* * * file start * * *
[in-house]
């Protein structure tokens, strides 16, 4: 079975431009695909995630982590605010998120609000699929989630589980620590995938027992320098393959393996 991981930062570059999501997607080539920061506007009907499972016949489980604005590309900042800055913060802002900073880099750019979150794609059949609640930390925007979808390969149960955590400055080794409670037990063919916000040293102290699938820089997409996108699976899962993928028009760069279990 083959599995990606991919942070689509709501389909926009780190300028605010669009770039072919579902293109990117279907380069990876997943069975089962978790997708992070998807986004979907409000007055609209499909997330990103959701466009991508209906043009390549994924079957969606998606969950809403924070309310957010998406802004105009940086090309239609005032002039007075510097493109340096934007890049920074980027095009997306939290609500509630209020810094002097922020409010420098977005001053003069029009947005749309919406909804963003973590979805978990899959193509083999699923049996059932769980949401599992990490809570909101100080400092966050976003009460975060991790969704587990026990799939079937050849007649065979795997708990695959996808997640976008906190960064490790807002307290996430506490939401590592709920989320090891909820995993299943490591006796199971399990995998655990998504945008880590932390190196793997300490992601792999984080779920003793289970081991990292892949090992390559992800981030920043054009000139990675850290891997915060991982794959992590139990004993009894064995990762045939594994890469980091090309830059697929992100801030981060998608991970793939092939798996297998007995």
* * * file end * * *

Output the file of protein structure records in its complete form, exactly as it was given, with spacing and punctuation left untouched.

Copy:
[in-house]
């Protein structure tokens, strides 16, 4: 079975431009695909995630982590605010998120609000699929989630589980620590995938027992320098393959393996 991981930062570059999501997607080539920061506007009907499972016949489980604005590309900042800055913060802002900073880099750019979150794609059949609640930390925007979808390969149960955590400055080794409670037990063919916000040293102290699938820089997409996108699976899962993928028009760069279990 083959599995990606991919942070689509709501389909926009780190300028605010669009770039072919579902293109990117279907380069990876997943069975089962978790997708992070998807986004979907409000007055609209499909997330990103959701466009991508209906043009390549994924079957969606998606969950809403924070309310957010998406802004105009940086090309239609005032002039007075510097493109340096934007890049920074980027095009997306939290609500509630209020810094002097922020409010420098977005001053003069029009947005749309919406909804963003973590979805978990899959193509083999699923049996059932769980949401599992990490809570909101100080400092966050976003009460975060991790969704587990026990799939079937050849007649065979795997708990695959996808997640976008906190960064490790807002307290996430506490939401590592709920989320090891909820995993299943490591006796199971399990995998655990998504945008880590932390190196793997300490992601792999984080779920003793289970081991990292892949090992390559992800981030920043054009000139990675850290891997915060991982794959992590139990004993009894064995990762045939594994890469980091090309830059697929992100801030981060998608991970793939092939798996297998007995």